Camera ready to photograph the resistance on Clara Feder’s “Wall of Temptation” 

Further exploiting the photographic medium as documentation, Clara Feder tempted visitors with her transmedia Wall of Temptation, by inviting them to enter an individual booth and decide whether or not to scratch a real lottery ticket, which the artist had already purchased with her own money. The experience was free, but the moral choice was not. Those who resisted the temptation to scratch were photographed along with their virgin ticket posted onto the Wall, as the candid portraits were uploaded to a website for posterity, while those who simply scratched were free to walk away with their potential winnings in private. Here the artist seems to equate the lottery itself with the evils of consumer society. But then, doesn’t temptation lie in the choice of whether or not to buy a ticket (i.e. gamble) in the first place, rather than in the more playful, less predictable, gracious and gratuitous gesture of scratching one that has been offered to you?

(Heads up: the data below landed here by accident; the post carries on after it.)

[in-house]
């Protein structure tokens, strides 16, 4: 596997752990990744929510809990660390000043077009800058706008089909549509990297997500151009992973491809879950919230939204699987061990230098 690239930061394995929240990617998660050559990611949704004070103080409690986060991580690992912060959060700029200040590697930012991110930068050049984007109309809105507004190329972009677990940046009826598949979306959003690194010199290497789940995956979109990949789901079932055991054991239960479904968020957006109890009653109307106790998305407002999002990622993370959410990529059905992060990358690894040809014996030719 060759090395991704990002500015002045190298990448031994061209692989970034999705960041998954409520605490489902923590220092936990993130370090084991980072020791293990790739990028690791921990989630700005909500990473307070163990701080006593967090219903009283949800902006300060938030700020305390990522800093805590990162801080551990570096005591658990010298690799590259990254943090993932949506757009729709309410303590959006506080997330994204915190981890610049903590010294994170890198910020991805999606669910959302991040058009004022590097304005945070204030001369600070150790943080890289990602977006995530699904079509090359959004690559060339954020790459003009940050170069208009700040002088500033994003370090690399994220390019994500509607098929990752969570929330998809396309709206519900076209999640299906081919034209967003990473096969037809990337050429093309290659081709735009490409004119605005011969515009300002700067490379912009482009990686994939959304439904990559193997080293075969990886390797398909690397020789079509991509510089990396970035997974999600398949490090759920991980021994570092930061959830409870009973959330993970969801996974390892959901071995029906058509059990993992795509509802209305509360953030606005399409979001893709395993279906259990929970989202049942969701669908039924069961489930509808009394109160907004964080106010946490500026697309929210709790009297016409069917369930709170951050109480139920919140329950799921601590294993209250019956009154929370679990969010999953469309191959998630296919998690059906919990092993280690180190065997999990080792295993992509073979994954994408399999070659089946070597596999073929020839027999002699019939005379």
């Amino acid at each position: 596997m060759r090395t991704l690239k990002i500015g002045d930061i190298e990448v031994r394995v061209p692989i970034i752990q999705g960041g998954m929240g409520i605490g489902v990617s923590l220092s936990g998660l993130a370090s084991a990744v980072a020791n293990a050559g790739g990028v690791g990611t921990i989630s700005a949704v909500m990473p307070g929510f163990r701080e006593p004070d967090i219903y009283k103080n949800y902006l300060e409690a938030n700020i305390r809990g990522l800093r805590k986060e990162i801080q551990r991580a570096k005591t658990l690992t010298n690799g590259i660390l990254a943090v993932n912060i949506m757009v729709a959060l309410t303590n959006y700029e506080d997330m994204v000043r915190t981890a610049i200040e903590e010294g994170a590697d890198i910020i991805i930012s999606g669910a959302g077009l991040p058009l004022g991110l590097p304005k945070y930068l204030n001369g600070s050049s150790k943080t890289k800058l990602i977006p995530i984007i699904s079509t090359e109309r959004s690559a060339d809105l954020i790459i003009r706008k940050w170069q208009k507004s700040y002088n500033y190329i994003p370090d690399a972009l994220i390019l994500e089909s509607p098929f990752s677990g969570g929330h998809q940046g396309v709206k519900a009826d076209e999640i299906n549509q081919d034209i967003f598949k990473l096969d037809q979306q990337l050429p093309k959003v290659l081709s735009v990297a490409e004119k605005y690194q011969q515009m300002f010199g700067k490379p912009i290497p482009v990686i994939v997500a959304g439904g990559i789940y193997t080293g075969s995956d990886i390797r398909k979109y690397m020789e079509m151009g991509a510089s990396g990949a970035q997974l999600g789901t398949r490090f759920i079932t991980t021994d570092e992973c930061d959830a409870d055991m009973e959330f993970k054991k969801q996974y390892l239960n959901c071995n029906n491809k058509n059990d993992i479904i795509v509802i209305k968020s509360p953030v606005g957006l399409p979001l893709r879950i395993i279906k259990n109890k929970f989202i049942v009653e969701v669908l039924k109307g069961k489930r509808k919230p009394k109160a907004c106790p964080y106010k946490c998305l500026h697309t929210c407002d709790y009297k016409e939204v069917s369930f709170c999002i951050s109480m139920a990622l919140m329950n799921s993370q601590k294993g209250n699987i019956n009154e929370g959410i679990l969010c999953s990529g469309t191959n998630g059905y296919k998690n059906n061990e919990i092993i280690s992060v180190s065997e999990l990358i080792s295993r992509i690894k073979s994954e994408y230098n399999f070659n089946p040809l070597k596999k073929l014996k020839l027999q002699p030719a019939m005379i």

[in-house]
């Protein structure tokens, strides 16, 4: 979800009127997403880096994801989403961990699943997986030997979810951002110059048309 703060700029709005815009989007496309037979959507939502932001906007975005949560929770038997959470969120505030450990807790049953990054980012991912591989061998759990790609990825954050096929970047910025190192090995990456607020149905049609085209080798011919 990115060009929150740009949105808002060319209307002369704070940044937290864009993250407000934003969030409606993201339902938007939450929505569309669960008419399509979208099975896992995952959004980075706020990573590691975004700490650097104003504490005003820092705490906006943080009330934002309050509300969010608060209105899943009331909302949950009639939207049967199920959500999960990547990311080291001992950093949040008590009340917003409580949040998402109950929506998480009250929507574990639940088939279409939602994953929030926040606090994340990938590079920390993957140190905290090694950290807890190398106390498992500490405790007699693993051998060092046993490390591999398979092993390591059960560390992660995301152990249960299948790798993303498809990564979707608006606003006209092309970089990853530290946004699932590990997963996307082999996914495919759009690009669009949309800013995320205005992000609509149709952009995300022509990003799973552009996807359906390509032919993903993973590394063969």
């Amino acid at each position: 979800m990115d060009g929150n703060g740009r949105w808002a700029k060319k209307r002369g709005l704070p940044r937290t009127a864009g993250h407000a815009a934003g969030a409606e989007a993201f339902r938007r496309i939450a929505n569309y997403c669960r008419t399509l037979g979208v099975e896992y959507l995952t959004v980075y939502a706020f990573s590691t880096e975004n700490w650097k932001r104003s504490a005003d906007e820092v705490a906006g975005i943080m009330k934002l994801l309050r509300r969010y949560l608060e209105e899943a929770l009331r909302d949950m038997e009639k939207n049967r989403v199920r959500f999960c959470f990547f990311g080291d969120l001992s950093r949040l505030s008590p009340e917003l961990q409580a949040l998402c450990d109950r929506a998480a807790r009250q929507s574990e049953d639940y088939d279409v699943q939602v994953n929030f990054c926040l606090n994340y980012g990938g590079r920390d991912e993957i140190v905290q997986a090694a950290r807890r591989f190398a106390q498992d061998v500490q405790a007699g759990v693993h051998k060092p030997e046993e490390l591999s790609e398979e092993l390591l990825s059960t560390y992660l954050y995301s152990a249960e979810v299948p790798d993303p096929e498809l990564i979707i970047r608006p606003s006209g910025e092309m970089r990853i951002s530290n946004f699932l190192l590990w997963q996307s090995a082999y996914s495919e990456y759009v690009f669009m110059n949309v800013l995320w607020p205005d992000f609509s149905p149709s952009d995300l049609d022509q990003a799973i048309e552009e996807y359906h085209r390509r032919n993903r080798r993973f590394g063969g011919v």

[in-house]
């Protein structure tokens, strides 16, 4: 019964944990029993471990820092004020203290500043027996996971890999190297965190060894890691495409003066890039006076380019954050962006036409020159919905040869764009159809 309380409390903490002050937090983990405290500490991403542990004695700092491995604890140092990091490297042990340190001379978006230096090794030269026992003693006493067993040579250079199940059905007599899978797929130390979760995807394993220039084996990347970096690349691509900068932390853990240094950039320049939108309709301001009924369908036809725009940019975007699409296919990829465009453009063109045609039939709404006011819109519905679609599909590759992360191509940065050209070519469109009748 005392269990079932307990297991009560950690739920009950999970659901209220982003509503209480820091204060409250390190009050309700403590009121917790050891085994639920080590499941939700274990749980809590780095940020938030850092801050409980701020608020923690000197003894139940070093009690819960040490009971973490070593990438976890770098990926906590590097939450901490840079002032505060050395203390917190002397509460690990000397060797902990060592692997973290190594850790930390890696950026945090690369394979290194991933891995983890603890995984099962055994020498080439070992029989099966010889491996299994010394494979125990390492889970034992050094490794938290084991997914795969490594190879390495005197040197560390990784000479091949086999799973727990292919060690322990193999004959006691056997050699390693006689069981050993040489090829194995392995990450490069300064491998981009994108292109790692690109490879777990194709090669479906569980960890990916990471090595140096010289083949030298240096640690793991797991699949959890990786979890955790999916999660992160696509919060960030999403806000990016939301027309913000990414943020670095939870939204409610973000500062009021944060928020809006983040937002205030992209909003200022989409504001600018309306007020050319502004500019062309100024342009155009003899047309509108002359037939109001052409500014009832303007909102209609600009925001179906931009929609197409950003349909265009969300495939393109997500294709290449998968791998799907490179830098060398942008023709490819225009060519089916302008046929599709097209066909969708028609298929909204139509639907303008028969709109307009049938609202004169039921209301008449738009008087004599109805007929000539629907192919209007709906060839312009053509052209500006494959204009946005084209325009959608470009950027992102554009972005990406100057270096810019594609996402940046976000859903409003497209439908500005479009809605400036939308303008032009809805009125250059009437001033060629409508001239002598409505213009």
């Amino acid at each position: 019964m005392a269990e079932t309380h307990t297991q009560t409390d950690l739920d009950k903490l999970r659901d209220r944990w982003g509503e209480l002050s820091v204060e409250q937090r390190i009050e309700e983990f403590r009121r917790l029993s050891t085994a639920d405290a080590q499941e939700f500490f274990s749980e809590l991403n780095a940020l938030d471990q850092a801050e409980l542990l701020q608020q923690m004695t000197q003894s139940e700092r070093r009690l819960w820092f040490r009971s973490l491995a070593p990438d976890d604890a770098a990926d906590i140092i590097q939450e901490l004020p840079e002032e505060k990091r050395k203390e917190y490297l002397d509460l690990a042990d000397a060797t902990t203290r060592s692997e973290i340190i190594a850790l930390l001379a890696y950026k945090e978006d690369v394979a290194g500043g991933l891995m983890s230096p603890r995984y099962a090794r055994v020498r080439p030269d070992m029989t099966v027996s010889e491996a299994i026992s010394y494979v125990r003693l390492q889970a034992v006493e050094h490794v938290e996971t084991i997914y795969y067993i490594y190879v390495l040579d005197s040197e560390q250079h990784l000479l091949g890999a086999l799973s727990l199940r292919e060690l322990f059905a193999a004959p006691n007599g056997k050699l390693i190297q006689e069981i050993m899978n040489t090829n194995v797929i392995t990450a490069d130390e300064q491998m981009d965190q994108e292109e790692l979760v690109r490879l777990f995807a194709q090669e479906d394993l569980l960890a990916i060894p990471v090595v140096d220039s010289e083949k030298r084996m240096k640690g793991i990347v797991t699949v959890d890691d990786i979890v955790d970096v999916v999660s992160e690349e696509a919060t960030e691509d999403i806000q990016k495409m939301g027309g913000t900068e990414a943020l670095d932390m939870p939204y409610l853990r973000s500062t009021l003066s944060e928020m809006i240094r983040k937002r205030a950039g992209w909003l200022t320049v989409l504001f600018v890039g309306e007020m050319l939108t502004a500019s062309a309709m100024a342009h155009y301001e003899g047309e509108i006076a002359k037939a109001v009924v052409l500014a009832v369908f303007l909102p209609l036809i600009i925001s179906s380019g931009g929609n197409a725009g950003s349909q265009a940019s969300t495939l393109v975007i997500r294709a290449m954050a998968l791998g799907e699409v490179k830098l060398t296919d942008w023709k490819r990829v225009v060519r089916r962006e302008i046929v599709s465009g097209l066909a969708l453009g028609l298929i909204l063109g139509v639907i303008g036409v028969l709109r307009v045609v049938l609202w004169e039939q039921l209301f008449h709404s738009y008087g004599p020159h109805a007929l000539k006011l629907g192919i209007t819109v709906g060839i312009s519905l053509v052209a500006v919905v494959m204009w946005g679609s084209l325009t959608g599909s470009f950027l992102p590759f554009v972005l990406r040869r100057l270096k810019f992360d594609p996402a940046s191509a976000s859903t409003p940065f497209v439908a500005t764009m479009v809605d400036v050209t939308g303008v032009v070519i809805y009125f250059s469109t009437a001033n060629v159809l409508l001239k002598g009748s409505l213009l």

“Free Roam” (2014) by Naomi Campbell 

Among the few interactive works on show was “Free Roam” by Naomi Campbell the artist, who enhanced her drawings on plexiglass with a lightbox that changed color as if remote-controlled by a mobile smartphone application.

Also represented by Yellow Peril Gallery, Paul Myoda’s “Constellation #1” reacted to a visitor’s presence by spinning into a loud whir of light and shadows, slowing to a stop when the visitor stepped out of the sensor’s range.

Much more serious in concept and discourse were two augmented-reality paintings by veteran Net artist G.H. Hovagimyan, whose series of AR Paintings were exhibited in a solo show at Transfer Gallery earlier in the year. While the paintings themselves were very much paint on canvas, the abstract compositions also integrated AR markers that directly linked the virtual AR space to the physical gallery space through the frame of a rolling iPad, which was configured with proprietary code that overlayed augmented text, 2D and 3D images in reference to Joseph Albers.

Rendez-vous at Atelier Richelieu on October 23-26, 2014 for the 6th edition of cutlog Paris!

 

Cherise Fong